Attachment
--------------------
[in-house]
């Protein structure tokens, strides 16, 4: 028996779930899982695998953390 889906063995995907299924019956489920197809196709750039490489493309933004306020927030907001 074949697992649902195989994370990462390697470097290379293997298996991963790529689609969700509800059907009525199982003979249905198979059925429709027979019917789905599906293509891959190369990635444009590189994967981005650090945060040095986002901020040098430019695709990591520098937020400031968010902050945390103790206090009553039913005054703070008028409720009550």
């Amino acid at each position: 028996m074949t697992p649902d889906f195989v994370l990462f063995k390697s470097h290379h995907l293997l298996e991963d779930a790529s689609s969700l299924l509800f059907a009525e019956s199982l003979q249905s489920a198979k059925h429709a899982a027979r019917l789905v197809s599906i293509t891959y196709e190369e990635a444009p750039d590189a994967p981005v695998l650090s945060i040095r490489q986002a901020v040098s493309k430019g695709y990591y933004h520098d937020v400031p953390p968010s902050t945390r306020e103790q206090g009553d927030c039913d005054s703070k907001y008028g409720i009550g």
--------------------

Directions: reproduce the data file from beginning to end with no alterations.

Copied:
[in-house]
């Protein structure tokens, strides 16, 4: 028996779930899982695998953390 889906063995995907299924019956489920197809196709750039490489493309933004306020927030907001 074949697992649902195989994370990462390697470097290379293997298996991963790529689609969700509800059907009525199982003979249905198979059925429709027979019917789905599906293509891959190369990635444009590189994967981005650090945060040095986002901020040098430019695709990591520098937020400031968010902050945390103790206090009553039913005054703070008028409720009550």
């Amino acid at each position: 028996m074949t697992p649902d889906f195989v994370l990462f063995k390697s470097h290379h995907l293997l298996e991963d779930a790529s689609s969700l299924l509800f059907a009525e019956s199982l003979q249905s489920a198979k059925h429709a899982a027979r019917l789905v197809s599906i293509t891959y196709e190369e990635a444009p750039d590189a994967p981005v695998l650090s945060i040095r490489q986002a901020v040098s493309k430019g695709y990591y933004h520098d937020v400031p953390p968010s902050t945390r306020e103790q206090g009553d927030c039913d005054s703070k907001y008028g409720i009550g």